But in some ways Schroders' greatest strength was also a liability. During the 1980s and early 1990s, U.K. pension funds largely ignored the governance structure their American counterparts were adopting. In the U.S. consulting firms decided on asset allocation, then awarded a fund's money to multiple managers in specialized investment niches. British funds, even the largest, continued giving discretion to a small number of managers -- the balanced approach. The Big Four dominated the business.
Thus they had the most to lose when U.K. pension funds began taking the specialist approach in the mid-1990s. Specialist mandates command better fees -- 25 to 100 basis points, compared with 10 to 25 basis points for balanced briefs -- but they are also smaller. In many instances, clients yanked balanced mandates of hundreds of millions from one or two managers and parceled them out to as many as a dozen specialists. Even those incumbents that retained a few bits lost millions in assets. For example, the British Broadcasting Corp. pulled a £700 million balanced mandate from Schroders last year, though the firm continues to manage a £750 million global equities brief. Other clients, such as the Bristol-based Environment Agency, sacked Schroders outright.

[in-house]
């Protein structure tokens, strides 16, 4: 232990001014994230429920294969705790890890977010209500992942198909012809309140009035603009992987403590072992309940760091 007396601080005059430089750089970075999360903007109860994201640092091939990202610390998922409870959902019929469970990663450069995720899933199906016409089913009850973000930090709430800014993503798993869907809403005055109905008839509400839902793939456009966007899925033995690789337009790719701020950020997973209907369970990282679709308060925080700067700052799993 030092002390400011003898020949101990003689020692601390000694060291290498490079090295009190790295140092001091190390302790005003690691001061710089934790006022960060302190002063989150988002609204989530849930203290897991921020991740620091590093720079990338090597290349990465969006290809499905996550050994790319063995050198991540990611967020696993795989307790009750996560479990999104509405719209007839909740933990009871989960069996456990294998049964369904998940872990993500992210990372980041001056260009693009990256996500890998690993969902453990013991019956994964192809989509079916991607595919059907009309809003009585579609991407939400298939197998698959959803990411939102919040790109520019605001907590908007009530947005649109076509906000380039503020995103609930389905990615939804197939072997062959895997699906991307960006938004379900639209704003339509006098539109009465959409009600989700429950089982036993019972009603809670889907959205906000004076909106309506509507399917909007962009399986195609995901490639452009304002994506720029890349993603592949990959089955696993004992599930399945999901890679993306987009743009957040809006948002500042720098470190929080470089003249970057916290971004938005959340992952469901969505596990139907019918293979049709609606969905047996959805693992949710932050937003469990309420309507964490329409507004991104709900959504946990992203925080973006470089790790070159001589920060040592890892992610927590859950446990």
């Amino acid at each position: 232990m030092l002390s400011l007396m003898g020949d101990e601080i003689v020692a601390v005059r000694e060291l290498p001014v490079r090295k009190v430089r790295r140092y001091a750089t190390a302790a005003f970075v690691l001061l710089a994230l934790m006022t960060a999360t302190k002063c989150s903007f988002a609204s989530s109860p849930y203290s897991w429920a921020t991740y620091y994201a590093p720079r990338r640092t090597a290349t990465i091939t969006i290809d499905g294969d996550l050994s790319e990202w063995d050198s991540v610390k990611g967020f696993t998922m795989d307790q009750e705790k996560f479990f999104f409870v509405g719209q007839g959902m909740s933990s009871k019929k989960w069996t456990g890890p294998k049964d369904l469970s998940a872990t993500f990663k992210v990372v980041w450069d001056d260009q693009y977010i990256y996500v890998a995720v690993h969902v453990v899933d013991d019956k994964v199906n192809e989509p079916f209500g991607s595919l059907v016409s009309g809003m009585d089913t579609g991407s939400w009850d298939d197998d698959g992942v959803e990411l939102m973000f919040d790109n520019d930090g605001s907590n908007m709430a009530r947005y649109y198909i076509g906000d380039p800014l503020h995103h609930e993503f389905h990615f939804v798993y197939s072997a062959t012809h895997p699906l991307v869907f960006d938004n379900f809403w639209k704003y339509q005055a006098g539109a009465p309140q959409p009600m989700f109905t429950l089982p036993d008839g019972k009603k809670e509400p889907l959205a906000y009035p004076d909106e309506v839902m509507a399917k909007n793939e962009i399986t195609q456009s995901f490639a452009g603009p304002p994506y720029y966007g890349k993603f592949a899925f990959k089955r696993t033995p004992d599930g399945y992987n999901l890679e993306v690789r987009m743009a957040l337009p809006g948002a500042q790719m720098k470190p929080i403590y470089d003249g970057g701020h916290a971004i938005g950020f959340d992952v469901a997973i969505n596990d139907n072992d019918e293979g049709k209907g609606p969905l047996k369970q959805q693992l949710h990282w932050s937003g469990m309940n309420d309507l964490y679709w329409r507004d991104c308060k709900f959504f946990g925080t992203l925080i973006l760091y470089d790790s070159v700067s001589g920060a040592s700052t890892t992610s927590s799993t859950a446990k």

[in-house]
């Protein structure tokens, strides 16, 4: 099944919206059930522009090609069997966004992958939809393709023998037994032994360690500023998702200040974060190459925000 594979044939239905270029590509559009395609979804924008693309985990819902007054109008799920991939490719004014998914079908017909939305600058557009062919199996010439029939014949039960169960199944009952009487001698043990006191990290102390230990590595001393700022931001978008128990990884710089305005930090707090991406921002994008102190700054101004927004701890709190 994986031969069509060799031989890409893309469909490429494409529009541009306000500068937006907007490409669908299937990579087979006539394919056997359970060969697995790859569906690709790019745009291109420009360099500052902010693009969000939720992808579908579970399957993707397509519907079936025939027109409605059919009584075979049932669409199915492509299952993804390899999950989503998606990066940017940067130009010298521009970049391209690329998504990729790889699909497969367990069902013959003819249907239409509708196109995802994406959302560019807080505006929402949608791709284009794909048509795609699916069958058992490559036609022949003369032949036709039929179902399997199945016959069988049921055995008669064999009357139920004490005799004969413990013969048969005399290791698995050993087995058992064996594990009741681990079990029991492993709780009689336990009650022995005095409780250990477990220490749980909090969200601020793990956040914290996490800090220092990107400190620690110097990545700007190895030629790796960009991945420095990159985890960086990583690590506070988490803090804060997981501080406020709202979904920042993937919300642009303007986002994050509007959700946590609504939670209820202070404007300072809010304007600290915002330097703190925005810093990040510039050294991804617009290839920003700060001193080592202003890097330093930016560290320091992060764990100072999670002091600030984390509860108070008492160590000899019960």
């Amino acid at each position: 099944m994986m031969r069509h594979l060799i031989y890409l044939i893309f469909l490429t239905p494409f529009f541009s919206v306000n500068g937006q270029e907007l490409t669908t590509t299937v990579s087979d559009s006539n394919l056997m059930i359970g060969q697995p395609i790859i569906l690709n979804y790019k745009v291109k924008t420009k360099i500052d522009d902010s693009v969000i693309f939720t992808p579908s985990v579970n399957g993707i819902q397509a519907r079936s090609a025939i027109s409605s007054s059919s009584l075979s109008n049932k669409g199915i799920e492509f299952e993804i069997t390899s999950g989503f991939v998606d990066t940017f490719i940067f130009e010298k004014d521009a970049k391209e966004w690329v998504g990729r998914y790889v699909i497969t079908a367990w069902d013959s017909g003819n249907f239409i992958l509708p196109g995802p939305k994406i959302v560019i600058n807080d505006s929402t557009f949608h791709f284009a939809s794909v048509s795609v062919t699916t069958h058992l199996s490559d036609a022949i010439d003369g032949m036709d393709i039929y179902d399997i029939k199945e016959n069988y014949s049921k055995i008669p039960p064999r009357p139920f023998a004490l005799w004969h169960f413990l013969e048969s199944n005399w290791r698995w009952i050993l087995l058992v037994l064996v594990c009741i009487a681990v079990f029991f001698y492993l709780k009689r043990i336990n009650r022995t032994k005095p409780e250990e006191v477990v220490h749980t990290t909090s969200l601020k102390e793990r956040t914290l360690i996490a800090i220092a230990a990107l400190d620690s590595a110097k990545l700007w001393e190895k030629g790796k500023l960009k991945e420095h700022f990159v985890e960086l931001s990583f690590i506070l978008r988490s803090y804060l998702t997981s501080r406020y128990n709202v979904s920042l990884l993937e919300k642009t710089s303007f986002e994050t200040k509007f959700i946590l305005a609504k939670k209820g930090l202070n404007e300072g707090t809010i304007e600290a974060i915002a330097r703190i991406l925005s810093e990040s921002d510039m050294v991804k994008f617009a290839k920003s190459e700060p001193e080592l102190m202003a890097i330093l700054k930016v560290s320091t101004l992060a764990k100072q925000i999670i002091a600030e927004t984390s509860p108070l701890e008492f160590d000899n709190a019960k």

Schroders is concentrating on earning its stripes as a specialist. Recent client wins include a £280 million mandate in sterling bonds from the pension fund of Yorkshire Electricity Group, a E93 million Pacific Basin equities account from the National Pensions Reserve Fund of Ireland and a $70 million Asian equities mandate from Sweden's AP7.